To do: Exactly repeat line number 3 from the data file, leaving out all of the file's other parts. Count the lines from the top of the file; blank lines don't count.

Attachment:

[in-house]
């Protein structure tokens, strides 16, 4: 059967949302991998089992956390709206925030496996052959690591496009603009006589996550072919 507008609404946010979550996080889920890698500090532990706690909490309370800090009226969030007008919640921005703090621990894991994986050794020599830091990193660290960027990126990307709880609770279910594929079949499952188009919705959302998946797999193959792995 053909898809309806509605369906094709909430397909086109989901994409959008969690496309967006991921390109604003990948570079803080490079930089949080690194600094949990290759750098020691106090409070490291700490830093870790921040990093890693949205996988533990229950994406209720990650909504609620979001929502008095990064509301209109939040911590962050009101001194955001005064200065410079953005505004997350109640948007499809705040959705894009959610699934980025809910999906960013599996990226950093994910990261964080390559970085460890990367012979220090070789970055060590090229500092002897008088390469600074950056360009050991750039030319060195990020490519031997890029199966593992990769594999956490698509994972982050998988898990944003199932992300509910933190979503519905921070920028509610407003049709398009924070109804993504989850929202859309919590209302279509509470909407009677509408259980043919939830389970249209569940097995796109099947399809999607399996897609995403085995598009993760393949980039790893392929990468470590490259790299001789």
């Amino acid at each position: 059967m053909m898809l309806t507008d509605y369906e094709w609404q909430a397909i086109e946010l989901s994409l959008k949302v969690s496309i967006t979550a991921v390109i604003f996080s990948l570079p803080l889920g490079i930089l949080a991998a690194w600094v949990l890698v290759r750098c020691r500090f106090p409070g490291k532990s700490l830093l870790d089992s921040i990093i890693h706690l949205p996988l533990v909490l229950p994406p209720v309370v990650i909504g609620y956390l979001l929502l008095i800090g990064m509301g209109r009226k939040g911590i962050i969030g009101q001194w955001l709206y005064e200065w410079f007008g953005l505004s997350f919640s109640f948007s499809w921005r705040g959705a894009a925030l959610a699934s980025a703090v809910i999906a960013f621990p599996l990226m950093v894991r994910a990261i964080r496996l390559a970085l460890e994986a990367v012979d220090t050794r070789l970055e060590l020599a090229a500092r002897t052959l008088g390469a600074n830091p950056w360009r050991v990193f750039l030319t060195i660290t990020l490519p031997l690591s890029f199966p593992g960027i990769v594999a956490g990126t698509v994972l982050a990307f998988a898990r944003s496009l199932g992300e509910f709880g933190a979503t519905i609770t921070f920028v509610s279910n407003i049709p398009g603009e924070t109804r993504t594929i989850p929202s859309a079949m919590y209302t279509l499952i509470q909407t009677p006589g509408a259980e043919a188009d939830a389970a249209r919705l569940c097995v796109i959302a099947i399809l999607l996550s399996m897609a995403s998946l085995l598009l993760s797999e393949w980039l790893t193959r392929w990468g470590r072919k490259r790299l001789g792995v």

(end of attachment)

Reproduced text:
């Amino acid at each position: 059967m053909m898809l309806t507008d509605y369906e094709w609404q909430a397909i086109e946010l989901s994409l959008k949302v969690s496309i967006t979550a991921v390109i604003f996080s990948l570079p803080l889920g490079i930089l949080a991998a690194w600094v949990l890698v290759r750098c020691r500090f106090p409070g490291k532990s700490l830093l870790d089992s921040i990093i890693h706690l949205p996988l533990v909490l229950p994406p209720v309370v990650i909504g609620y956390l979001l929502l008095i800090g990064m509301g209109r009226k939040g911590i962050i969030g009101q001194w955001l709206y005064e200065w410079f007008g953005l505004s997350f919640s109640f948007s499809w921005r705040g959705a894009a925030l959610a699934s980025a703090v809910i999906a960013f621990p599996l990226m950093v894991r994910a990261i964080r496996l390559a970085l460890e994986a990367v012979d220090t050794r070789l970055e060590l020599a090229a500092r002897t052959l008088g390469a600074n830091p950056w360009r050991v990193f750039l030319t060195i660290t990020l490519p031997l690591s890029f199966p593992g960027i990769v594999a956490g990126t698509v994972l982050a990307f998988a898990r944003s496009l199932g992300e509910f709880g933190a979503t519905i609770t921070f920028v509610s279910n407003i049709p398009g603009e924070t109804r993504t594929i989850p929202s859309a079949m919590y209302t279509l499952i509470q909407t009677p006589g509408a259980e043919a188009d939830a389970a249209r919705l569940c097995v796109i959302a099947i399809l999607l996550s399996m897609a995403s998946l085995l598009l993760s797999e393949w980039l790893t193959r392929w990468g470590r072919k490259r790299l001789g792995v």